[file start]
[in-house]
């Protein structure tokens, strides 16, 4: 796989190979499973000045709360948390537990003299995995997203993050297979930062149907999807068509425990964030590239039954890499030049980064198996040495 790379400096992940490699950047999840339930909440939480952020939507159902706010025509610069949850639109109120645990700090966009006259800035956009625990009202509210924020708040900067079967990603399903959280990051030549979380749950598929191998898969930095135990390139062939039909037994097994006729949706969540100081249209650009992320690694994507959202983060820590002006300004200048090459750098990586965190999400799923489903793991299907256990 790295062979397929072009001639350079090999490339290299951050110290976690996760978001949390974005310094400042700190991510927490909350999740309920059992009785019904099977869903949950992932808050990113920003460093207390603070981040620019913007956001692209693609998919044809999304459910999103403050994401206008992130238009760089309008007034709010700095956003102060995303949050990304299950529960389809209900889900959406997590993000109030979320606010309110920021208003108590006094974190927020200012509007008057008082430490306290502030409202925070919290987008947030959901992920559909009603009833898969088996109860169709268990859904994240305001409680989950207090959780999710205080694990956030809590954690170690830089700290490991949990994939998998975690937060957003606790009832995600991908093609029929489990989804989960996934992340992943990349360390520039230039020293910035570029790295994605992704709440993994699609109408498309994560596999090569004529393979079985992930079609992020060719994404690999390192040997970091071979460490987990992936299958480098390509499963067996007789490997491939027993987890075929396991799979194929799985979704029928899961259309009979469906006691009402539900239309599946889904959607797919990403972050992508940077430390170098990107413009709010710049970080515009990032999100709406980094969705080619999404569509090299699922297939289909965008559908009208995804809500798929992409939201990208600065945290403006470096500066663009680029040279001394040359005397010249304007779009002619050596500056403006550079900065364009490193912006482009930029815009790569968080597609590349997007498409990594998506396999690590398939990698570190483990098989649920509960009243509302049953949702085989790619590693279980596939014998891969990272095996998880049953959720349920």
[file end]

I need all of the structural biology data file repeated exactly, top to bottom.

[in-house]
């Protein structure tokens, strides 16, 4: 796989190979499973000045709360948390537990003299995995997203993050297979930062149907999807068509425990964030590239039954890499030049980064198996040495 790379400096992940490699950047999840339930909440939480952020939507159902706010025509610069949850639109109120645990700090966009006259800035956009625990009202509210924020708040900067079967990603399903959280990051030549979380749950598929191998898969930095135990390139062939039909037994097994006729949706969540100081249209650009992320690694994507959202983060820590002006300004200048090459750098990586965190999400799923489903793991299907256990 790295062979397929072009001639350079090999490339290299951050110290976690996760978001949390974005310094400042700190991510927490909350999740309920059992009785019904099977869903949950992932808050990113920003460093207390603070981040620019913007956001692209693609998919044809999304459910999103403050994401206008992130238009760089309008007034709010700095956003102060995303949050990304299950529960389809209900889900959406997590993000109030979320606010309110920021208003108590006094974190927020200012509007008057008082430490306290502030409202925070919290987008947030959901992920559909009603009833898969088996109860169709268990859904994240305001409680989950207090959780999710205080694990956030809590954690170690830089700290490991949990994939998998975690937060957003606790009832995600991908093609029929489990989804989960996934992340992943990349360390520039230039020293910035570029790295994605992704709440993994699609109408498309994560596999090569004529393979079985992930079609992020060719994404690999390192040997970091071979460490987990992936299958480098390509499963067996007789490997491939027993987890075929396991799979194929799985979704029928899961259309009979469906006691009402539900239309599946889904959607797919990403972050992508940077430390170098990107413009709010710049970080515009990032999100709406980094969705080619999404569509090299699922297939289909965008559908009208995804809500798929992409939201990208600065945290403006470096500066663009680029040279001394040359005397010249304007779009002619050596500056403006550079900065364009490193912006482009930029815009790569968080597609590349997007498409990594998506396999690590398939990698570190483990098989649920509960009243509302049953949702085989790619590693279980596939014998891969990272095996998880049953959720349920």